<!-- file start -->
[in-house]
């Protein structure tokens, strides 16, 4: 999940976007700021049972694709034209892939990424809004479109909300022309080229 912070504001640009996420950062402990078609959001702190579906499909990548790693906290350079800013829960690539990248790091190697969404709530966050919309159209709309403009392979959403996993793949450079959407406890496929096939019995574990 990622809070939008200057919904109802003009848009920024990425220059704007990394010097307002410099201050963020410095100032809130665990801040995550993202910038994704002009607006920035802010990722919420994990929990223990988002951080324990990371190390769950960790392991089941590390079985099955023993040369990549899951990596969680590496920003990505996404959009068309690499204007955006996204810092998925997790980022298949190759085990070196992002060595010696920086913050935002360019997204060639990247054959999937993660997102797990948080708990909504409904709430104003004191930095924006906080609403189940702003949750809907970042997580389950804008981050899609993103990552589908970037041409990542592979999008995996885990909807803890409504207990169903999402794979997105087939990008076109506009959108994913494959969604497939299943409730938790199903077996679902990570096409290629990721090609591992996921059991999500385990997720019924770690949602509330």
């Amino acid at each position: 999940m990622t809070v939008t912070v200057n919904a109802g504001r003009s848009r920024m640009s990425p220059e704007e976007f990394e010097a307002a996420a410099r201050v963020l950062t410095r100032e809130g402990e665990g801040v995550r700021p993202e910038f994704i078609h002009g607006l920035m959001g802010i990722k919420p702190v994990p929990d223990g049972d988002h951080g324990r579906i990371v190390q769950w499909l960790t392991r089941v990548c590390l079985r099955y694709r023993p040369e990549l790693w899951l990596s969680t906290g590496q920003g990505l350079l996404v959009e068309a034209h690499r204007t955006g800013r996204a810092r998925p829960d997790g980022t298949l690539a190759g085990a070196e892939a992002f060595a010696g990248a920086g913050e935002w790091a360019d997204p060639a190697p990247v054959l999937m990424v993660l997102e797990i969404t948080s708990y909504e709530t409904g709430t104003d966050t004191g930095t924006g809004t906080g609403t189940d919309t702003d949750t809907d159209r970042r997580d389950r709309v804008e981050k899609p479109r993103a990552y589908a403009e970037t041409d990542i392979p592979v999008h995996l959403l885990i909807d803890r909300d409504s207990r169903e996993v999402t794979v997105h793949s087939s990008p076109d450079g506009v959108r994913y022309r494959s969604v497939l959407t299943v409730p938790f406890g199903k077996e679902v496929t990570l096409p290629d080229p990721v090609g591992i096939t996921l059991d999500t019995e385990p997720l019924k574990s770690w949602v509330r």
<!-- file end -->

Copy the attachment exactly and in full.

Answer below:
[in-house]
């Protein structure tokens, strides 16, 4: 999940976007700021049972694709034209892939990424809004479109909300022309080229 912070504001640009996420950062402990078609959001702190579906499909990548790693906290350079800013829960690539990248790091190697969404709530966050919309159209709309403009392979959403996993793949450079959407406890496929096939019995574990 990622809070939008200057919904109802003009848009920024990425220059704007990394010097307002410099201050963020410095100032809130665990801040995550993202910038994704002009607006920035802010990722919420994990929990223990988002951080324990990371190390769950960790392991089941590390079985099955023993040369990549899951990596969680590496920003990505996404959009068309690499204007955006996204810092998925997790980022298949190759085990070196992002060595010696920086913050935002360019997204060639990247054959999937993660997102797990948080708990909504409904709430104003004191930095924006906080609403189940702003949750809907970042997580389950804008981050899609993103990552589908970037041409990542592979999008995996885990909807803890409504207990169903999402794979997105087939990008076109506009959108994913494959969604497939299943409730938790199903077996679902990570096409290629990721090609591992996921059991999500385990997720019924770690949602509330």
């Amino acid at each position: 999940m990622t809070v939008t912070v200057n919904a109802g504001r003009s848009r920024m640009s990425p220059e704007e976007f990394e010097a307002a996420a410099r201050v963020l950062t410095r100032e809130g402990e665990g801040v995550r700021p993202e910038f994704i078609h002009g607006l920035m959001g802010i990722k919420p702190v994990p929990d223990g049972d988002h951080g324990r579906i990371v190390q769950w499909l960790t392991r089941v990548c590390l079985r099955y694709r023993p040369e990549l790693w899951l990596s969680t906290g590496q920003g990505l350079l996404v959009e068309a034209h690499r204007t955006g800013r996204a810092r998925p829960d997790g980022t298949l690539a190759g085990a070196e892939a992002f060595a010696g990248a920086g913050e935002w790091a360019d997204p060639a190697p990247v054959l999937m990424v993660l997102e797990i969404t948080s708990y909504e709530t409904g709430t104003d966050t004191g930095t924006g809004t906080g609403t189940d919309t702003d949750t809907d159209r970042r997580d389950r709309v804008e981050k899609p479109r993103a990552y589908a403009e970037t041409d990542i392979p592979v999008h995996l959403l885990i909807d803890r909300d409504s207990r169903e996993v999402t794979v997105h793949s087939s990008p076109d450079g506009v959108r994913y022309r494959s969604v497939l959407t299943v409730p938790f406890g199903k077996e679902v496929t990570l096409p290629d080229p990721v090609g591992i096939t996921l059991d999500t019995e385990p997720l019924k574990s770690w949602v509330r």